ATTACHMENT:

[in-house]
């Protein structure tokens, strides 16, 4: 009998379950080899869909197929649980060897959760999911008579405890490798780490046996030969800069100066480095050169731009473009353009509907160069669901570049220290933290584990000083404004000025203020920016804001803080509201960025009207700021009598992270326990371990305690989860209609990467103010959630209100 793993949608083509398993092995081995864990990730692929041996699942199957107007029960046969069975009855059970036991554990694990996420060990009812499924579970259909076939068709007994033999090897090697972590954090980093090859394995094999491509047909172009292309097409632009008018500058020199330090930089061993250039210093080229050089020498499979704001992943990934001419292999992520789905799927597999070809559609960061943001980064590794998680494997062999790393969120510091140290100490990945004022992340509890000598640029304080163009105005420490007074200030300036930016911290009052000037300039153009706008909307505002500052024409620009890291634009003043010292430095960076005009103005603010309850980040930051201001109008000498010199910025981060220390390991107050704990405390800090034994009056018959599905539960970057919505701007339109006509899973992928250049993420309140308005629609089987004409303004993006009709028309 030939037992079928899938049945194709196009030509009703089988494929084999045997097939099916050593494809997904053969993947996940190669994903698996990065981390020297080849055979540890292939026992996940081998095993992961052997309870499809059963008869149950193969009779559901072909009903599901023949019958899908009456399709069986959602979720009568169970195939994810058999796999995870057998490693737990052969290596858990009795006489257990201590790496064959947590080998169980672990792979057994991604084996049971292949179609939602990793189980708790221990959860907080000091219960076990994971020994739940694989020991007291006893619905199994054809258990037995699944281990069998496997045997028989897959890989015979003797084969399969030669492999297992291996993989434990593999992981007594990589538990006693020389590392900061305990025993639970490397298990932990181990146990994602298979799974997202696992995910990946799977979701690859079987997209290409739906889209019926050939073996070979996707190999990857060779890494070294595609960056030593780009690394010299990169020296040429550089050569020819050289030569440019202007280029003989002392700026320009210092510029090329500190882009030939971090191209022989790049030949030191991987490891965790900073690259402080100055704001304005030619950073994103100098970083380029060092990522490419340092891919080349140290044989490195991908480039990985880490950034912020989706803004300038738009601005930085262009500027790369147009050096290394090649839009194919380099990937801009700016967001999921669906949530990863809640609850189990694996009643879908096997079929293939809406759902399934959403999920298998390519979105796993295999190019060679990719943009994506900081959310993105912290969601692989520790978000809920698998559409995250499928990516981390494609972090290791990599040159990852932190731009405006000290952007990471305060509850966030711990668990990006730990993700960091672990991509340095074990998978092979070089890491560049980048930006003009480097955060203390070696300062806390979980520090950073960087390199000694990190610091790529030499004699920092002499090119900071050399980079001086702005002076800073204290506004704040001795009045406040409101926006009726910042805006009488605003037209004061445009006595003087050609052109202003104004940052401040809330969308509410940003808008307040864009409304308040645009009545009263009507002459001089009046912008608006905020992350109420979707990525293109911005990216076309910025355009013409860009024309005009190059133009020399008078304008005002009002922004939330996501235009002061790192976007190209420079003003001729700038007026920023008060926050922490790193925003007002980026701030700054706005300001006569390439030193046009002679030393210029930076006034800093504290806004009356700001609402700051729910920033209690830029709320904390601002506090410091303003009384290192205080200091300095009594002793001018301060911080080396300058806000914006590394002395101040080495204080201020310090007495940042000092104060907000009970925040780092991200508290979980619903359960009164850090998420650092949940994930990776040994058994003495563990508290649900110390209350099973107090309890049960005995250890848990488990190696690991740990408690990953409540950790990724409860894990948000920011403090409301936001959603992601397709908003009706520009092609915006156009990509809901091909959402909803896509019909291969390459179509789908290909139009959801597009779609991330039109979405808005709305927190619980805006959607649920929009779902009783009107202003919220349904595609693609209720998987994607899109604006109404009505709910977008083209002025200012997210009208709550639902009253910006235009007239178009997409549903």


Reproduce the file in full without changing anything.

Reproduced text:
[in-house]
């Protein structure tokens, strides 16, 4: 009998379950080899869909197929649980060897959760999911008579405890490798780490046996030969800069100066480095050169731009473009353009509907160069669901570049220290933290584990000083404004000025203020920016804001803080509201960025009207700021009598992270326990371990305690989860209609990467103010959630209100 793993949608083509398993092995081995864990990730692929041996699942199957107007029960046969069975009855059970036991554990694990996420060990009812499924579970259909076939068709007994033999090897090697972590954090980093090859394995094999491509047909172009292309097409632009008018500058020199330090930089061993250039210093080229050089020498499979704001992943990934001419292999992520789905799927597999070809559609960061943001980064590794998680494997062999790393969120510091140290100490990945004022992340509890000598640029304080163009105005420490007074200030300036930016911290009052000037300039153009706008909307505002500052024409620009890291634009003043010292430095960076005009103005603010309850980040930051201001109008000498010199910025981060220390390991107050704990405390800090034994009056018959599905539960970057919505701007339109006509899973992928250049993420309140308005629609089987004409303004993006009709028309 030939037992079928899938049945194709196009030509009703089988494929084999045997097939099916050593494809997904053969993947996940190669994903698996990065981390020297080849055979540890292939026992996940081998095993992961052997309870499809059963008869149950193969009779559901072909009903599901023949019958899908009456399709069986959602979720009568169970195939994810058999796999995870057998490693737990052969290596858990009795006489257990201590790496064959947590080998169980672990792979057994991604084996049971292949179609939602990793189980708790221990959860907080000091219960076990994971020994739940694989020991007291006893619905199994054809258990037995699944281990069998496997045997028989897959890989015979003797084969399969030669492999297992291996993989434990593999992981007594990589538990006693020389590392900061305990025993639970490397298990932990181990146990994602298979799974997202696992995910990946799977979701690859079987997209290409739906889209019926050939073996070979996707190999990857060779890494070294595609960056030593780009690394010299990169020296040429550089050569020819050289030569440019202007280029003989002392700026320009210092510029090329500190882009030939971090191209022989790049030949030191991987490891965790900073690259402080100055704001304005030619950073994103100098970083380029060092990522490419340092891919080349140290044989490195991908480039990985880490950034912020989706803004300038738009601005930085262009500027790369147009050096290394090649839009194919380099990937801009700016967001999921669906949530990863809640609850189990694996009643879908096997079929293939809406759902399934959403999920298998390519979105796993295999190019060679990719943009994506900081959310993105912290969601692989520790978000809920698998559409995250499928990516981390494609972090290791990599040159990852932190731009405006000290952007990471305060509850966030711990668990990006730990993700960091672990991509340095074990998978092979070089890491560049980048930006003009480097955060203390070696300062806390979980520090950073960087390199000694990190610091790529030499004699920092002499090119900071050399980079001086702005002076800073204290506004704040001795009045406040409101926006009726910042805006009488605003037209004061445009006595003087050609052109202003104004940052401040809330969308509410940003808008307040864009409304308040645009009545009263009507002459001089009046912008608006905020992350109420979707990525293109911005990216076309910025355009013409860009024309005009190059133009020399008078304008005002009002922004939330996501235009002061790192976007190209420079003003001729700038007026920023008060926050922490790193925003007002980026701030700054706005300001006569390439030193046009002679030393210029930076006034800093504290806004009356700001609402700051729910920033209690830029709320904390601002506090410091303003009384290192205080200091300095009594002793001018301060911080080396300058806000914006590394002395101040080495204080201020310090007495940042000092104060907000009970925040780092991200508290979980619903359960009164850090998420650092949940994930990776040994058994003495563990508290649900110390209350099973107090309890049960005995250890848990488990190696690991740990408690990953409540950790990724409860894990948000920011403090409301936001959603992601397709908003009706520009092609915006156009990509809901091909959402909803896509019909291969390459179509789908290909139009959801597009779609991330039109979405808005709305927190619980805006959607649920929009779902009783009107202003919220349904595609693609209720998987994607899109604006109404009505709910977008083209002025200012997210009208709550639902009253910006235009007239178009997409549903």